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Blair: We'll Kill bin Laden; Rumsfeld: He May Never Be Caught

British Prime Minister Tony Blair says that Osama bin Laden will be killed, while US Defense Secretary Donald Rumsfeld says that he may never be caught.

Rumsfeld says it would be ?very difficult? to capture or kill him, but he believes that Afghanistan?s Taliban government will be toppled. He says, ?I think there will be a post-Taliban Afghanistan.?

Rumsfeld says of Bin Laden, ?He?s got a lot of money, he's got a lot of people who support him and I just don?t know whether we?ll be successful. Clearly, it would be highly desirable to find him.? But he says Bin Laden?s terrorist network will carry on without him. ?If he were gone tomorrow, the same problem would exist.?

U.S. commanders have admitted that Afghanistan?s Taliban rulers are proving to be ?tough? opponents, and reporters on the front lines say Taliban morale remains high after repeated U.S. bombing. Northern Alliance walkie-talkies picked up a Taliban soldier singing a song mocking the forces ranged against him even as the U.S. bombs rained down, one correspondent reported.

?I?m a bit surprised at how doggedly they?re hanging on to power," says Rear Admiral John Stufflebeem. ?They have proven to be tough warriors.?

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In contrast to Rumsfield?s remarks, U.K. Prime Minister Tony Blair says he expects Osama Bin Laden to be killed, rather than captured, during military action in Afghanistan. He says, ?He is well-protected and well armed. And I have always thought it unlikely that he will be turning up in court one day. But we will wait and see.?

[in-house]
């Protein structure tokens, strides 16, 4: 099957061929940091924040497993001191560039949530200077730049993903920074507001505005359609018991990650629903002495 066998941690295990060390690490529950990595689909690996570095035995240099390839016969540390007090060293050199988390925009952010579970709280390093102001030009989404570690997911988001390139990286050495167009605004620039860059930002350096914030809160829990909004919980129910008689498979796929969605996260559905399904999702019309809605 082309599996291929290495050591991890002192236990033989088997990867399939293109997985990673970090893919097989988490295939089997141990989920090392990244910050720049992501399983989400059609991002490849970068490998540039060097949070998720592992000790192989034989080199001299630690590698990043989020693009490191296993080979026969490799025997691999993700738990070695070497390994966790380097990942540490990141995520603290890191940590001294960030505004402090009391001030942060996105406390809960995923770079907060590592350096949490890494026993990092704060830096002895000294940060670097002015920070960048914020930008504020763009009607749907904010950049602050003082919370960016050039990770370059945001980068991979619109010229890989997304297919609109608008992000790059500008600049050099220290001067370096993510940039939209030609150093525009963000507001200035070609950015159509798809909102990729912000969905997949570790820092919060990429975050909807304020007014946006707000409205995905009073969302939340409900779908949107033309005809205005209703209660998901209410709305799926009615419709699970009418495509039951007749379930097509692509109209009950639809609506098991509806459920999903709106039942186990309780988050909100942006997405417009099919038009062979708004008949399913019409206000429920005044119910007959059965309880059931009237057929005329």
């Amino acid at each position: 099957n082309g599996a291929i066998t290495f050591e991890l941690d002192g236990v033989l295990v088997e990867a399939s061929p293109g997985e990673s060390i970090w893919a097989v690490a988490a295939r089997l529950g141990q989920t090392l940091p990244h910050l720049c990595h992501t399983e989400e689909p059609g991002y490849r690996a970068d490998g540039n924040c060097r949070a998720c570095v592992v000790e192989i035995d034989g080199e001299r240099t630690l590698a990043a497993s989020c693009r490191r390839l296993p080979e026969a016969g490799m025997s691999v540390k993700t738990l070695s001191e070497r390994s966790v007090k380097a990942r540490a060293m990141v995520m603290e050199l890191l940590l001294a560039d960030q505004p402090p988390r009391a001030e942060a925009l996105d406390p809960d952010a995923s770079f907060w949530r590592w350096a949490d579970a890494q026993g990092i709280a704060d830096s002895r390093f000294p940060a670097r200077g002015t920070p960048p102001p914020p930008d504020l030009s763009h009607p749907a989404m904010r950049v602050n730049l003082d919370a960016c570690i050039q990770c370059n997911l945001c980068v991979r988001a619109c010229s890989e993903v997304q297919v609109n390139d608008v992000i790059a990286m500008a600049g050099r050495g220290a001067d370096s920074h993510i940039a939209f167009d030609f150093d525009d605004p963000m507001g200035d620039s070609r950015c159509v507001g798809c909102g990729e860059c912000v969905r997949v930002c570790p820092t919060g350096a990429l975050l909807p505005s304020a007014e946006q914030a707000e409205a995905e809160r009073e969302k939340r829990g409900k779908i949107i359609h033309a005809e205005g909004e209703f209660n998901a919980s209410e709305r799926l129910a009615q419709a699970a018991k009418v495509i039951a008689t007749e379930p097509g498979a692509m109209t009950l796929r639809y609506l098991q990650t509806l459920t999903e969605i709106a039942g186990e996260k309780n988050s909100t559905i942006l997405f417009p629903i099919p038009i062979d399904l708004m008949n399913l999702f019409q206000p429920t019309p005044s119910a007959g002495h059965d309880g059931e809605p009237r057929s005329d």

He made it clear that he is not endorsing assassination of Bin Laden. But he left little doubt that Bin Laden?s death during a bombing raid or assault by ground troops was the most realistic outcome of the war. It is understood that U.S. and British forces on the ground in Afghanistan have been told not to risk their lives trying to capture him.

Blair has appointed a personal envoy to Afghanistan to build links with the anti-Taliban Northern Alliance, in preparation for a post-war government. Paul Bergne, 64, a former British ambassador to Uzbekistan and Tajikistan is already in the country.

The Diana, Princess of Wales Memorial Fund and Landmine Action have made a pleas against using cluster bombs in Afghanistan. Cluster bombs contain up to 200 three-pound ?bomblets? which are designed to throw out shrapnel and ignite the surrounding area.

Memorial fund director Andrew Purkis and Landmine Action director Richard Lloyd say the weapons often remain unexploded on the ground, creating a long-term threat to civilians. They also say there is evidence from Kosovo and Iraq that ?significant numbers? of cluster bombs miss their target.

The United Nations says unexploded bombs from a US raid that are believed to be cluster bombs have trapped villagers in the western village of Shaker Kala, leaving them afraid to venture from their homes. The directors say that, if left on the ground, these devices ?will increase the number of casualties caused by the severe landmine problem in Afghanistan for years to come, and will deny people facing starvation the use of their land.?

For more on this story, http://news.bbc.co.uk/hi/english/uk/newsid_1618000/1618855.stm,click here.

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